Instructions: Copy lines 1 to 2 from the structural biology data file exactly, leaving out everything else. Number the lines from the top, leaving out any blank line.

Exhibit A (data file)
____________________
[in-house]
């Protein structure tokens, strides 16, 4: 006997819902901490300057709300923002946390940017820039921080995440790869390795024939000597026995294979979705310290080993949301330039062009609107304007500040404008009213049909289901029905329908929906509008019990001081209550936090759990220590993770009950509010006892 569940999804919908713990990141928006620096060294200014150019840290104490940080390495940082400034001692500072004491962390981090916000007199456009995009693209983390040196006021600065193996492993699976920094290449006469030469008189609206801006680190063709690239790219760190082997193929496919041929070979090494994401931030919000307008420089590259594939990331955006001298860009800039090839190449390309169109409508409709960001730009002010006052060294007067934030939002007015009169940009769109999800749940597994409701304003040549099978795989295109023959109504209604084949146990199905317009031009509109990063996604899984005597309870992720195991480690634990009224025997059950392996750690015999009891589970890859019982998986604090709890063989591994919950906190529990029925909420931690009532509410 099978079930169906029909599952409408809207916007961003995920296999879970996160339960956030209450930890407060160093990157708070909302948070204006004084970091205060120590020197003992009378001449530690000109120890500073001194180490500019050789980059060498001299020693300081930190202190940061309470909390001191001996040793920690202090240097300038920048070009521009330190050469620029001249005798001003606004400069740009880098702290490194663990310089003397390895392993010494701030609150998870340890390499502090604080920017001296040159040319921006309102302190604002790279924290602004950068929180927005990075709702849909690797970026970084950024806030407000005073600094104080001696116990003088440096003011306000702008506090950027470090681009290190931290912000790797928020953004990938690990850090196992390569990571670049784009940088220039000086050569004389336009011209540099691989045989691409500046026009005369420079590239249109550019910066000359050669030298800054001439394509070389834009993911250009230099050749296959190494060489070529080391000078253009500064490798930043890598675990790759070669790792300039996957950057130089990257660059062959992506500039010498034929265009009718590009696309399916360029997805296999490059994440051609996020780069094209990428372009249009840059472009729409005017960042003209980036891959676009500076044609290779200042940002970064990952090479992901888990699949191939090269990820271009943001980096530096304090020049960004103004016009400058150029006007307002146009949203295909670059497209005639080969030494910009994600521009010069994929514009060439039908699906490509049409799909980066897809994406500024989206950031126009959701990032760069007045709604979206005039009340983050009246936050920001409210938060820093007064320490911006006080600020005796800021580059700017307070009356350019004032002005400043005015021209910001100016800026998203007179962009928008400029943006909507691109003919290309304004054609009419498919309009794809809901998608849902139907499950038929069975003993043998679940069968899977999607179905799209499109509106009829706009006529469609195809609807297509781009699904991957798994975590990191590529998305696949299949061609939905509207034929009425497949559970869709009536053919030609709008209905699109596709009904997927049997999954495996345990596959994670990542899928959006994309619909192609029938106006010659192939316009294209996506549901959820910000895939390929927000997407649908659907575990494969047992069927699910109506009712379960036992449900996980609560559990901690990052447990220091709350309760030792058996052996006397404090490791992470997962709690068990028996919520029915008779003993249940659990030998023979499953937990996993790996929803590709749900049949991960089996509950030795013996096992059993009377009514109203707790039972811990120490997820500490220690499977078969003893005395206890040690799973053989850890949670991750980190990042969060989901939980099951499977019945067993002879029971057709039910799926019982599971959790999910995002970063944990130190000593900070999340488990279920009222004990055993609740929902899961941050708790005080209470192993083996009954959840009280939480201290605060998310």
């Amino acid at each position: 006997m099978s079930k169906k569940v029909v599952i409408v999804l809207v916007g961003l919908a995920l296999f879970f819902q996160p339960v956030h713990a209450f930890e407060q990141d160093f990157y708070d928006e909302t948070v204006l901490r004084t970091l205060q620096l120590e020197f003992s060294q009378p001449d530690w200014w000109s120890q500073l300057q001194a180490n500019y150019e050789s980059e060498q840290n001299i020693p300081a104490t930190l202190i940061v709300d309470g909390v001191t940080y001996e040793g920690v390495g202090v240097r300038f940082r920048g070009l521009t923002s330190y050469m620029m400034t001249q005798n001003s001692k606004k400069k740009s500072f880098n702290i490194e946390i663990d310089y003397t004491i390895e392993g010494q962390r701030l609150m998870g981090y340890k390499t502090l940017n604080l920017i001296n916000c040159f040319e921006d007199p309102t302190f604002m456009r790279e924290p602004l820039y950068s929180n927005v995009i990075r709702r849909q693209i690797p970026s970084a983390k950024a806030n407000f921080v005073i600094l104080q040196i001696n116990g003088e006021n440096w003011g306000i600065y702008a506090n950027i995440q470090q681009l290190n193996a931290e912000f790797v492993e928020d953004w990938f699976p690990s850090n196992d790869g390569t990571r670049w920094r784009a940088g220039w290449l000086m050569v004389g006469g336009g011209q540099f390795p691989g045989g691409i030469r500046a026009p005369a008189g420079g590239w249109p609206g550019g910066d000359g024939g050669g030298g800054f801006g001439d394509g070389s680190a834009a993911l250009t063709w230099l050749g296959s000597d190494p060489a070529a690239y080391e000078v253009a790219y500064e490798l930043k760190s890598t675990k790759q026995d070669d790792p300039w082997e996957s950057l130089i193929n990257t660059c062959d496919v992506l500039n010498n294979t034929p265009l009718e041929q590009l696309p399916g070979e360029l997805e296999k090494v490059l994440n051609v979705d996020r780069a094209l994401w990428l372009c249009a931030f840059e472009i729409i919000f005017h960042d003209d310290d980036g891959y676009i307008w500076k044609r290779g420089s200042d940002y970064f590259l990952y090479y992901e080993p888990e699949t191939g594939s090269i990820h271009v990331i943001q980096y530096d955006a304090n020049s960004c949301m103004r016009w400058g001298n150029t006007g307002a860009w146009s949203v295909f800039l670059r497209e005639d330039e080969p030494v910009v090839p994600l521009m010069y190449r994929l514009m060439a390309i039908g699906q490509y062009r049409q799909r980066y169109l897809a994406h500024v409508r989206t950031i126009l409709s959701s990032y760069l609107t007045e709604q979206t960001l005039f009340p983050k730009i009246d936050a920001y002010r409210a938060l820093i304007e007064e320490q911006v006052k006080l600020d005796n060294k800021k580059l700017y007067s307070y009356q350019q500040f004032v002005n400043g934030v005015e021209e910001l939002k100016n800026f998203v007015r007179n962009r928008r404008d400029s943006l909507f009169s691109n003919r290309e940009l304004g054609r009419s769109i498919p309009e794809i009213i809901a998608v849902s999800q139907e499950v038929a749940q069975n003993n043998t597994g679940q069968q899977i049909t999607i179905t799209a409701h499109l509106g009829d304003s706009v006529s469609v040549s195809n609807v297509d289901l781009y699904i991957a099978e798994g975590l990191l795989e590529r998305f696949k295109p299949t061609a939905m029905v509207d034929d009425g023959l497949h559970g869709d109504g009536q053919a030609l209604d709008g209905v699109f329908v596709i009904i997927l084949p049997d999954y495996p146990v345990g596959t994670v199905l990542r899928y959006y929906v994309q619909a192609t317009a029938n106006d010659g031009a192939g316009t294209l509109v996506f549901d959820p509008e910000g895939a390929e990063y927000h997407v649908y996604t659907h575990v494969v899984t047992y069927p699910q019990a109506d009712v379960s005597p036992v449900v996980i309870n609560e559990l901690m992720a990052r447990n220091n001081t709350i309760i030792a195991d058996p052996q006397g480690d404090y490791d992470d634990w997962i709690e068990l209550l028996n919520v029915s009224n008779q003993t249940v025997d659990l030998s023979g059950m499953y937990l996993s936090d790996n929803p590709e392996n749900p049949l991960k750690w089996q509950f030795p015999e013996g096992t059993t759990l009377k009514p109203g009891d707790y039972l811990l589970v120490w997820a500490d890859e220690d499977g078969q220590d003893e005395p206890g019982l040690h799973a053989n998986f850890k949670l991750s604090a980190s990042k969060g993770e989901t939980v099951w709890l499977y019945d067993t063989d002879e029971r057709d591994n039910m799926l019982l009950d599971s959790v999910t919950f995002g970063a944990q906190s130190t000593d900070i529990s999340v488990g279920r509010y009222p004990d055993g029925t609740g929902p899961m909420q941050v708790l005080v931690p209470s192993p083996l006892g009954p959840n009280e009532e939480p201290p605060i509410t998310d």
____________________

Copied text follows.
[in-house]
């Protein structure tokens, strides 16, 4: 006997819902901490300057709300923002946390940017820039921080995440790869390795024939000597026995294979979705310290080993949301330039062009609107304007500040404008009213049909289901029905329908929906509008019990001081209550936090759990220590993770009950509010006892 569940999804919908713990990141928006620096060294200014150019840290104490940080390495940082400034001692500072004491962390981090916000007199456009995009693209983390040196006021600065193996492993699976920094290449006469030469008189609206801006680190063709690239790219760190082997193929496919041929070979090494994401931030919000307008420089590259594939990331955006001298860009800039090839190449390309169109409508409709960001730009002010006052060294007067934030939002007015009169940009769109999800749940597994409701304003040549099978795989295109023959109504209604084949146990199905317009031009509109990063996604899984005597309870992720195991480690634990009224025997059950392996750690015999009891589970890859019982998986604090709890063989591994919950906190529990029925909420931690009532509410 099978079930169906029909599952409408809207916007961003995920296999879970996160339960956030209450930890407060160093990157708070909302948070204006004084970091205060120590020197003992009378001449530690000109120890500073001194180490500019050789980059060498001299020693300081930190202190940061309470909390001191001996040793920690202090240097300038920048070009521009330190050469620029001249005798001003606004400069740009880098702290490194663990310089003397390895392993010494701030609150998870340890390499502090604080920017001296040159040319921006309102302190604002790279924290602004950068929180927005990075709702849909690797970026970084950024806030407000005073600094104080001696116990003088440096003011306000702008506090950027470090681009290190931290912000790797928020953004990938690990850090196992390569990571670049784009940088220039000086050569004389336009011209540099691989045989691409500046026009005369420079590239249109550019910066000359050669030298800054001439394509070389834009993911250009230099050749296959190494060489070529080391000078253009500064490798930043890598675990790759070669790792300039996957950057130089990257660059062959992506500039010498034929265009009718590009696309399916360029997805296999490059994440051609996020780069094209990428372009249009840059472009729409005017960042003209980036891959676009500076044609290779200042940002970064990952090479992901888990699949191939090269990820271009943001980096530096304090020049960004103004016009400058150029006007307002146009949203295909670059497209005639080969030494910009994600521009010069994929514009060439039908699906490509049409799909980066897809994406500024989206950031126009959701990032760069007045709604979206005039009340983050009246936050920001409210938060820093007064320490911006006080600020005796800021580059700017307070009356350019004032002005400043005015021209910001100016800026998203007179962009928008400029943006909507691109003919290309304004054609009419498919309009794809809901998608849902139907499950038929069975003993043998679940069968899977999607179905799209499109509106009829706009006529469609195809609807297509781009699904991957798994975590990191590529998305696949299949061609939905509207034929009425497949559970869709009536053919030609709008209905699109596709009904997927049997999954495996345990596959994670990542899928959006994309619909192609029938106006010659192939316009294209996506549901959820910000895939390929927000997407649908659907575990494969047992069927699910109506009712379960036992449900996980609560559990901690990052447990220091709350309760030792058996052996006397404090490791992470997962709690068990028996919520029915008779003993249940659990030998023979499953937990996993790996929803590709749900049949991960089996509950030795013996096992059993009377009514109203707790039972811990120490997820500490220690499977078969003893005395206890040690799973053989850890949670991750980190990042969060989901939980099951499977019945067993002879029971057709039910799926019982599971959790999910995002970063944990130190000593900070999340488990279920009222004990055993609740929902899961941050708790005080209470192993083996009954959840009280939480201290605060998310």